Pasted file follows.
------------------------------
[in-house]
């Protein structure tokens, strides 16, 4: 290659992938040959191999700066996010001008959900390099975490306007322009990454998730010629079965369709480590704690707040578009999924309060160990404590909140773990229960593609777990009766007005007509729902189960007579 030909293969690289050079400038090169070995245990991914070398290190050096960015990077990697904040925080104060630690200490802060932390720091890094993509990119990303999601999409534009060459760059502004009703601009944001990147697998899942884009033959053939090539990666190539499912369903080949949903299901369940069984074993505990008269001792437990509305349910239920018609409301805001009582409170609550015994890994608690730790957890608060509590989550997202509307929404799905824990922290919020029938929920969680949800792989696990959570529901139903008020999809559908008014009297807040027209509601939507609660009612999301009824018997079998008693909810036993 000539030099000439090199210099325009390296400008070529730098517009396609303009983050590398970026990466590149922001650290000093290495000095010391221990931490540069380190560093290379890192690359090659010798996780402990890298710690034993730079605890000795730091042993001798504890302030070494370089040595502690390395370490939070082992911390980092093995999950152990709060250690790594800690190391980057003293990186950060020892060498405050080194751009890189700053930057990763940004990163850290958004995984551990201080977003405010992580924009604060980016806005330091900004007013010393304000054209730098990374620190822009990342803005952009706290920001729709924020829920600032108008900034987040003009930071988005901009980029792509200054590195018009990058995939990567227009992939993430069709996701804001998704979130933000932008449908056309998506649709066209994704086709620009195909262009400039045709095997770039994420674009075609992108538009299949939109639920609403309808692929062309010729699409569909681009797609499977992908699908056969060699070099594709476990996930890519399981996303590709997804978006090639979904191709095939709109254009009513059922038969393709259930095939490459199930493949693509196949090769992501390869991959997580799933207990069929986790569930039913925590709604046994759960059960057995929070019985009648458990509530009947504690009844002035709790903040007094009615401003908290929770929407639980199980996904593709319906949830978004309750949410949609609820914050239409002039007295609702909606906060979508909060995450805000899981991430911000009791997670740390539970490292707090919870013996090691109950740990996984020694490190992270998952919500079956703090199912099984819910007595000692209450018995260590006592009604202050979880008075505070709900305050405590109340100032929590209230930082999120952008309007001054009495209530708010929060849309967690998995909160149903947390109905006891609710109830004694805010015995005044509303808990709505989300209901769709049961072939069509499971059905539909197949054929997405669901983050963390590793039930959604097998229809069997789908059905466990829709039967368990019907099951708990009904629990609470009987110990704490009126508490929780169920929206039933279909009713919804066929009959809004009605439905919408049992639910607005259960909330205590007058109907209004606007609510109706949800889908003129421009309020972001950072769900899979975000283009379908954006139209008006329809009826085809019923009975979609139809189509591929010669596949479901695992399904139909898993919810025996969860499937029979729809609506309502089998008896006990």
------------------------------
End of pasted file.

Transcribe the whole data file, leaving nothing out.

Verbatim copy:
[in-house]
């Protein structure tokens, strides 16, 4: 290659992938040959191999700066996010001008959900390099975490306007322009990454998730010629079965369709480590704690707040578009999924309060160990404590909140773990229960593609777990009766007005007509729902189960007579 030909293969690289050079400038090169070995245990991914070398290190050096960015990077990697904040925080104060630690200490802060932390720091890094993509990119990303999601999409534009060459760059502004009703601009944001990147697998899942884009033959053939090539990666190539499912369903080949949903299901369940069984074993505990008269001792437990509305349910239920018609409301805001009582409170609550015994890994608690730790957890608060509590989550997202509307929404799905824990922290919020029938929920969680949800792989696990959570529901139903008020999809559908008014009297807040027209509601939507609660009612999301009824018997079998008693909810036993 000539030099000439090199210099325009390296400008070529730098517009396609303009983050590398970026990466590149922001650290000093290495000095010391221990931490540069380190560093290379890192690359090659010798996780402990890298710690034993730079605890000795730091042993001798504890302030070494370089040595502690390395370490939070082992911390980092093995999950152990709060250690790594800690190391980057003293990186950060020892060498405050080194751009890189700053930057990763940004990163850290958004995984551990201080977003405010992580924009604060980016806005330091900004007013010393304000054209730098990374620190822009990342803005952009706290920001729709924020829920600032108008900034987040003009930071988005901009980029792509200054590195018009990058995939990567227009992939993430069709996701804001998704979130933000932008449908056309998506649709066209994704086709620009195909262009400039045709095997770039994420674009075609992108538009299949939109639920609403309808692929062309010729699409569909681009797609499977992908699908056969060699070099594709476990996930890519399981996303590709997804978006090639979904191709095939709109254009009513059922038969393709259930095939490459199930493949693509196949090769992501390869991959997580799933207990069929986790569930039913925590709604046994759960059960057995929070019985009648458990509530009947504690009844002035709790903040007094009615401003908290929770929407639980199980996904593709319906949830978004309750949410949609609820914050239409002039007295609702909606906060979508909060995450805000899981991430911000009791997670740390539970490292707090919870013996090691109950740990996984020694490190992270998952919500079956703090199912099984819910007595000692209450018995260590006592009604202050979880008075505070709900305050405590109340100032929590209230930082999120952008309007001054009495209530708010929060849309967690998995909160149903947390109905006891609710109830004694805010015995005044509303808990709505989300209901769709049961072939069509499971059905539909197949054929997405669901983050963390590793039930959604097998229809069997789908059905466990829709039967368990019907099951708990009904629990609470009987110990704490009126508490929780169920929206039933279909009713919804066929009959809004009605439905919408049992639910607005259960909330205590007058109907209004606007609510109706949800889908003129421009309020972001950072769900899979975000283009379908954006139209008006329809009826085809019923009975979609139809189509591929010669596949479901695992399904139909898993919810025996969860499937029979729809609506309502089998008896006990």